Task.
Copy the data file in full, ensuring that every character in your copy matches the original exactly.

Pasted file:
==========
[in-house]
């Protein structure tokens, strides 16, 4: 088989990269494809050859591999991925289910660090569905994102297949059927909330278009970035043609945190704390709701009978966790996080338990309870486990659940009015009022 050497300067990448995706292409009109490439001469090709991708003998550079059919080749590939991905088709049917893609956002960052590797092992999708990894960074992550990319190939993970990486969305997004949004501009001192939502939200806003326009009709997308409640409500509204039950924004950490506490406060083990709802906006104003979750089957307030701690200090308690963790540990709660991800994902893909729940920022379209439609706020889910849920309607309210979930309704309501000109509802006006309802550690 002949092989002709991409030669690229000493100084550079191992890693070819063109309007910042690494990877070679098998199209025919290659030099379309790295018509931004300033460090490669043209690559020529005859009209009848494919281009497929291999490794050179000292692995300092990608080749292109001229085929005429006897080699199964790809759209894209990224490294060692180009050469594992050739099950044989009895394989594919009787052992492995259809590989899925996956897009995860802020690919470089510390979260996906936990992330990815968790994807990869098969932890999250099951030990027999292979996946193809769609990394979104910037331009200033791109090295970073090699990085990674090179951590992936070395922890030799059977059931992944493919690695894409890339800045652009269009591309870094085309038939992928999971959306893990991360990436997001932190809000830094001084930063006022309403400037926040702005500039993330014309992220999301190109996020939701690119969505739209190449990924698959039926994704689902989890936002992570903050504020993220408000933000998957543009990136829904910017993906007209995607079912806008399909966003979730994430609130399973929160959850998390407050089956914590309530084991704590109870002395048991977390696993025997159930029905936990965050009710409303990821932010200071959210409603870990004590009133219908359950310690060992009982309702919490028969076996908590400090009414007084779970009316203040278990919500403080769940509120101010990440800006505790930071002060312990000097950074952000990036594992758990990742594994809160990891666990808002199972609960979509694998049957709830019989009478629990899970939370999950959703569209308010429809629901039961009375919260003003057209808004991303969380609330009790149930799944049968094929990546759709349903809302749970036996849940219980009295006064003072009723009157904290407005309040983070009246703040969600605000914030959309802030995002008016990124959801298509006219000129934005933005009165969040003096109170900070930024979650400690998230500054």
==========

[in-house]
């Protein structure tokens, strides 16, 4: 088989990269494809050859591999991925289910660090569905994102297949059927909330278009970035043609945190704390709701009978966790996080338990309870486990659940009015009022 050497300067990448995706292409009109490439001469090709991708003998550079059919080749590939991905088709049917893609956002960052590797092992999708990894960074992550990319190939993970990486969305997004949004501009001192939502939200806003326009009709997308409640409500509204039950924004950490506490406060083990709802906006104003979750089957307030701690200090308690963790540990709660991800994902893909729940920022379209439609706020889910849920309607309210979930309704309501000109509802006006309802550690 002949092989002709991409030669690229000493100084550079191992890693070819063109309007910042690494990877070679098998199209025919290659030099379309790295018509931004300033460090490669043209690559020529005859009209009848494919281009497929291999490794050179000292692995300092990608080749292109001229085929005429006897080699199964790809759209894209990224490294060692180009050469594992050739099950044989009895394989594919009787052992492995259809590989899925996956897009995860802020690919470089510390979260996906936990992330990815968790994807990869098969932890999250099951030990027999292979996946193809769609990394979104910037331009200033791109090295970073090699990085990674090179951590992936070395922890030799059977059931992944493919690695894409890339800045652009269009591309870094085309038939992928999971959306893990991360990436997001932190809000830094001084930063006022309403400037926040702005500039993330014309992220999301190109996020939701690119969505739209190449990924698959039926994704689902989890936002992570903050504020993220408000933000998957543009990136829904910017993906007209995607079912806008399909966003979730994430609130399973929160959850998390407050089956914590309530084991704590109870002395048991977390696993025997159930029905936990965050009710409303990821932010200071959210409603870990004590009133219908359950310690060992009982309702919490028969076996908590400090009414007084779970009316203040278990919500403080769940509120101010990440800006505790930071002060312990000097950074952000990036594992758990990742594994809160990891666990808002199972609960979509694998049957709830019989009478629990899970939370999950959703569209308010429809629901039961009375919260003003057209808004991303969380609330009790149930799944049968094929990546759709349903809302749970036996849940219980009295006064003072009723009157904290407005309040983070009246703040969600605000914030959309802030995002008016990124959801298509006219000129934005933005009165969040003096109170900070930024979650400690998230500054």